Wednesday, 21 March 2018
Words for MPs
I have lived with blood Cancer and been on oral chemotherapy every day since I was 22. That’s 11 years 2 months and one day. I will live with it for the rest of my life. Nearly feinting twice in a week led to a blood test on Friday 19th January 2007, in the morning, and that night, a phone call from the Western General in Edinburgh and enough information given to me to work out they thought I had cancer to get me to go to the hospital, as I wanted to call my parents who were over 400 miles away and tell them I had cancer, before I went in, rather than a stranger from the hospital do it. I was in my third year reading History of Art.
Chronic myeloid leukaemia. Old man’s cancer. To be female with it and so young is rare. Daily oral chemotherapy keeps me in remission. Keeps me alive. Causes sever chronic fatigue. So much so that a stem cell transplant has been offered for quality of life reasons. I am yet to make that decision. In the mean time I am at the hospital fortnightly trying different drugs, when they are granted rather than denied, and different dosages to see which lets me at least try to live my life normally.
The main problem about living with a blood cancer and having my hair is that no one gets it. So much of the ‘normal’ cancer care and ‘normal’ treatments don’t apply. As a chronic cancer patient I fall through the gaps in so many places. I have never, for example, had an HNA – they didn’t exist when I was diagnosed, or filled out the national Cancer survey. And so many surveys around cancer simply don’t apply to chronic blood cancers.
When I was told about the Cancer recovery programme by Bloodwise and mentioned it to my consultant we both thought how great it sounds. Yet I am not eligible. She knows nothing about it. I will at this rate never come off treatment. I will never be cured. Very clever and amazing research has developed these magical chemotherapy pills that yes, have saved my life, but because I am a sensitive responder, so young compared to the majority of my clinic (in Edinburgh where I was diagnosed I called my clinic gods waiting Room), being exhausted all the time is an issue. I need the same amount of sleep as a toddler, between 10-12 hours just to get through the day, that doesn’t include the evening! And that’s just not realistic when trying to run a business and have a ‘normal’ life at 33. So I don’t. I either work or see friends, I can’t do both. And the weekend is mainly sofa based to rest and recover from the week so I can do it all over again. So my social life is basically non-existent. Due to these clever pills that for so many are ok and for those that aren’t, we learn to life with side effects and try to manage them the best we can, it’s almost like ‘box ticked’ with treatment and care. Don’t get me wrong, there is new research being done but it’s years from being in people and not mice. My current consultant is amazing, and I’ve told her she can never retire! I genuinely don’t know what I would do without her. And she does her best to think of ways to let me live my life. But I don’t. Fortnightly hospital appointments after 11 years is very unusual. Still trying to find the right drugs that I am ok on. For people like me, who look fine, who aren’t in -patients, aren’t on intravenous chemo or radiotherapy who don’t fulfil the ‘correct cancer patient criteria’ can really struggle with life. And it’s for people like me who in a way need support more than others as we don’t meet the criteria for other help available. We are too well for the criteria on the forms and our answers to questions aren’t right as they don’t take into consideration what it’s like to live with a chronic blood cancer.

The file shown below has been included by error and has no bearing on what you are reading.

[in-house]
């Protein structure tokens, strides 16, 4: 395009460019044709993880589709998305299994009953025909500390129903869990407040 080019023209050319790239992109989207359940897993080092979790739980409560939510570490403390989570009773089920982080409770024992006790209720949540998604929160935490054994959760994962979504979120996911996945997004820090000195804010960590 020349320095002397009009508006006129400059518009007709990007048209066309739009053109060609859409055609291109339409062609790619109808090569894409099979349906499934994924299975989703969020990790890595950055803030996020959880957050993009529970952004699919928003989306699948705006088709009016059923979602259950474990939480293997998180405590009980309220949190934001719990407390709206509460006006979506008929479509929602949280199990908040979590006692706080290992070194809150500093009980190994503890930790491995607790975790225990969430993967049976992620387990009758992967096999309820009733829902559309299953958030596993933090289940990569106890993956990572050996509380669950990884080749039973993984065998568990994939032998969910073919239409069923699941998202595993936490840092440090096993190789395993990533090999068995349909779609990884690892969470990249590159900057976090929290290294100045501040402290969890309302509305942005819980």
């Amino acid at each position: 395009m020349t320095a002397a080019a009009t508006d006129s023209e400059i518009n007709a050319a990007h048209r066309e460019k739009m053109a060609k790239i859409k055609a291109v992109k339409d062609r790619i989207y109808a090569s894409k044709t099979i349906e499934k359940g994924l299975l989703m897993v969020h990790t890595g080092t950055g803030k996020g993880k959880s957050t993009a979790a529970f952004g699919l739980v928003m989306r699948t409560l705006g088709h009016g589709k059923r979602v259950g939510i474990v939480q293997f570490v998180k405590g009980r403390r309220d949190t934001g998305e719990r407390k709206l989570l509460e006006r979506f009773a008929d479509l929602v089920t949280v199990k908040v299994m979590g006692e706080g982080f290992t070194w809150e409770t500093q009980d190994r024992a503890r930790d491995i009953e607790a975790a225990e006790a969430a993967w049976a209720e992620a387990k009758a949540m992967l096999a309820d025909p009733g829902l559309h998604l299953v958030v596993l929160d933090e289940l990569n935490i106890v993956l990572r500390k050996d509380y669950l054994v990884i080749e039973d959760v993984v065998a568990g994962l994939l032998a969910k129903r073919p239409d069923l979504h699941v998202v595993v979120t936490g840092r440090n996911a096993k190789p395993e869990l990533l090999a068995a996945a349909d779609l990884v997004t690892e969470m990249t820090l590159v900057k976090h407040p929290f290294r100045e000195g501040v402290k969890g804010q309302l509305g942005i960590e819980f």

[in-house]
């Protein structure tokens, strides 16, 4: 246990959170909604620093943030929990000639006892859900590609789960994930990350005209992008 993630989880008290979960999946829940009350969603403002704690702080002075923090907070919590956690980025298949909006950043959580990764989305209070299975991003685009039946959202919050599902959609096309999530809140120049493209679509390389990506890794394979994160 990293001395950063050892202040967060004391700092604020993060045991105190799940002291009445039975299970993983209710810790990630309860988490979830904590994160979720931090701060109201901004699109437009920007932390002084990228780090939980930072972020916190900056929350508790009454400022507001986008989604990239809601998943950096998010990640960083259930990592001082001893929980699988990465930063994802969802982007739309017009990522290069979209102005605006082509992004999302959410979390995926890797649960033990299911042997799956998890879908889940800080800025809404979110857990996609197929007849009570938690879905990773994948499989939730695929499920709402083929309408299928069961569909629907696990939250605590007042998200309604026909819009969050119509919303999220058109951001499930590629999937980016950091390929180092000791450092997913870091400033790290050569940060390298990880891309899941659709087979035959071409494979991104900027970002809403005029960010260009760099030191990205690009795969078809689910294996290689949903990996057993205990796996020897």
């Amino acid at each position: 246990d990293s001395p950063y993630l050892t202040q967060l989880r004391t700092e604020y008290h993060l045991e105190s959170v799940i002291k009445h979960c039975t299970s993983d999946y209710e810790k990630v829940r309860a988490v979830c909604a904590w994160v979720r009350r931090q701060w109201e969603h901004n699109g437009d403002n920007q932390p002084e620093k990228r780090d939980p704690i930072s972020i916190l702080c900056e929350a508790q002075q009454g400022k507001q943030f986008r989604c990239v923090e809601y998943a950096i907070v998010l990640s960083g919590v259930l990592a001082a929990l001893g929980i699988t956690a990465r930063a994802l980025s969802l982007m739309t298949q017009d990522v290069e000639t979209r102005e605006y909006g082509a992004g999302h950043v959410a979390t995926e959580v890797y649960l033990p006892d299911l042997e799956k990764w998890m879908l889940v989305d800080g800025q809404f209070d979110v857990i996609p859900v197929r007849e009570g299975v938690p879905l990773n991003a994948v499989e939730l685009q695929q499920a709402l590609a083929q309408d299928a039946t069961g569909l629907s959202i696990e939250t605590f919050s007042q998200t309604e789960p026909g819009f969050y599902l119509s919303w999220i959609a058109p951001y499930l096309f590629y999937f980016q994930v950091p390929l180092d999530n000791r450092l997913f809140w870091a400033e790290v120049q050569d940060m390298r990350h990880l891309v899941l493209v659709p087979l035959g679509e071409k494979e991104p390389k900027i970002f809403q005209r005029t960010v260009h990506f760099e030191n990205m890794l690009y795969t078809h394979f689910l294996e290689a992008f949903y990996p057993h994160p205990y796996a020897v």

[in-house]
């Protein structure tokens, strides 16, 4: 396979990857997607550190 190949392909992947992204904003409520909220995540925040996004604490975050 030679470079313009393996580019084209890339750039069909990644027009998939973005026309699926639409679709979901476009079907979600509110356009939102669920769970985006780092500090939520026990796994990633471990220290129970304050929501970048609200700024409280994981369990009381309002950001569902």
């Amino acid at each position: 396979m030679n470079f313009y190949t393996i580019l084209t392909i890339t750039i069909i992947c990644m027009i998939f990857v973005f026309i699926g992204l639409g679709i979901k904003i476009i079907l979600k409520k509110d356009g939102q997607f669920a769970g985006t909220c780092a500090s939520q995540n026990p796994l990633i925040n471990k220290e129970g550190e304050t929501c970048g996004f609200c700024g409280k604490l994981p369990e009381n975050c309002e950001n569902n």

I get out bed every day because I refuse to give in. I am exhausted before I get out of bed every day. Every day is a mental battle get things done. Living with an invisible illness like chronic myeloid leukaemia has helped make me, me. And I wouldn’t change that for anything. I would however, like to change the side-effects of treatment and to have an end date in site. I would like to no longer be a blood cancer patient without having to risk my life with a stem cell transplant. I ask you today from the bottom of my heart to help get my message back to the decision makers. To let them know that it’s not just the sexy cancers like Breast that need all the focus. It’s those that no one knows about. Like CML . That never go away and are never cured.